Tuffaceous layers are regularly preserved in Miocene carbonate and siliciclastic sediments of the Dinarides and Eastern Alps in southeastern and central Europe. Detailed mineralogical and geochemical analyses of 13 tuffs of known ages acquired from sedimentary successions of the intramontane Dinarides basins and the southwestern Pannonian Basin were carried out to infer on plausible source areas, relative strengths of volcanism, and ash distribution patterns. Studied tuffs were altered to various degrees with illite-smectite and smectite as dominant phases while volcanic glass, carbonates, and other silicates are minor constituents. Tuffs’ compositions range from andesite through trachyandesite to rhyolite and trachyte. Trace-element based correlation with regional data reveal that lower (LM) and lower middle Miocene (LMM) tuffs (17.0-14.0 Ma) likely originated in the Western Carpathians (the Bükkalja volcanic field) while source areas of upper middle Miocene (UMM) tuffs (13.8-12.5 Ma) were in the Apuseni Mountains and/or Eastern Carpathians. The spatial relation of LM/LMM and UMM tuffs with respect to their source areas (Bükkalja and Apuseni Mountains, respectively) is most consistent with tropospheric easterly trade winds that carried ash hundreds of kilometres to the south-west toward an azimuth of ∼200-250°.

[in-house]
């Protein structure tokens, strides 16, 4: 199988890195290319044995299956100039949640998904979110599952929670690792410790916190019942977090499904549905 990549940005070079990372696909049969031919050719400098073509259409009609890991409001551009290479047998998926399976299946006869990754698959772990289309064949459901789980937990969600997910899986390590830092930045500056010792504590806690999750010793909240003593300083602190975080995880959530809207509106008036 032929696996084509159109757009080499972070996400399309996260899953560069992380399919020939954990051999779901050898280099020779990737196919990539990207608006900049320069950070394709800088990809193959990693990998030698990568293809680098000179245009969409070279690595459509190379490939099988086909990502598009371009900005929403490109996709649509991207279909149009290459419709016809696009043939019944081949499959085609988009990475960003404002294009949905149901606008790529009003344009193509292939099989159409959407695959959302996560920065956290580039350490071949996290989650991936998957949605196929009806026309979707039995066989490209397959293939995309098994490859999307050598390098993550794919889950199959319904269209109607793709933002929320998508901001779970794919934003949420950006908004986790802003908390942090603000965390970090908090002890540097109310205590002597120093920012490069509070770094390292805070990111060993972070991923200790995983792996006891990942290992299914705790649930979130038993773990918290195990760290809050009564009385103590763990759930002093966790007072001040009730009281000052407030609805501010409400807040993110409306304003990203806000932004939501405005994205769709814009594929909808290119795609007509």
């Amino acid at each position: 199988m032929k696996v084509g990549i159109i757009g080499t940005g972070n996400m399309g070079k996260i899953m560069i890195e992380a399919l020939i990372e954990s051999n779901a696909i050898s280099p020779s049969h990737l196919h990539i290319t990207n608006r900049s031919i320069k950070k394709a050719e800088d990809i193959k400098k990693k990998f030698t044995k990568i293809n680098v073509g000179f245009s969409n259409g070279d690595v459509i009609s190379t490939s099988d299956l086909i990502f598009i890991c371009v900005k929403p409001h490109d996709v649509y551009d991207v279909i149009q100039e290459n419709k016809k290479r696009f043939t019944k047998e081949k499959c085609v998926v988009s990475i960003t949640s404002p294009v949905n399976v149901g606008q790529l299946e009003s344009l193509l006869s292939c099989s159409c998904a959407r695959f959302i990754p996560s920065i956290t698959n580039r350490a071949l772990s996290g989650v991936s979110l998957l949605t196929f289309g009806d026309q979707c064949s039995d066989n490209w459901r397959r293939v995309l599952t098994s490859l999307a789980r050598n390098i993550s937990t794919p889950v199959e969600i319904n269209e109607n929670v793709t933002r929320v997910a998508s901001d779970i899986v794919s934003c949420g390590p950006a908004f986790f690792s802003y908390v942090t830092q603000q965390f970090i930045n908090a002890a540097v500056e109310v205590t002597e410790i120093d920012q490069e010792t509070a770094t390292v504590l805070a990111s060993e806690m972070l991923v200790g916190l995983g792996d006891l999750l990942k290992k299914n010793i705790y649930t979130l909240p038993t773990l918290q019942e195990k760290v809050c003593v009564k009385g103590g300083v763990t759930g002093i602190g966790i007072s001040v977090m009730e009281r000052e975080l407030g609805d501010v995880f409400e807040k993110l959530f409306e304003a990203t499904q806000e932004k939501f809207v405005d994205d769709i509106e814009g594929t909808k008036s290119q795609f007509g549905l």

Supplementary material: Annotated X-ray diffractograms of the global and clay fraction of studied tuffs and AFM classification diagram are available at https://doi.org/10.6084/m9.figshare.c.5429592

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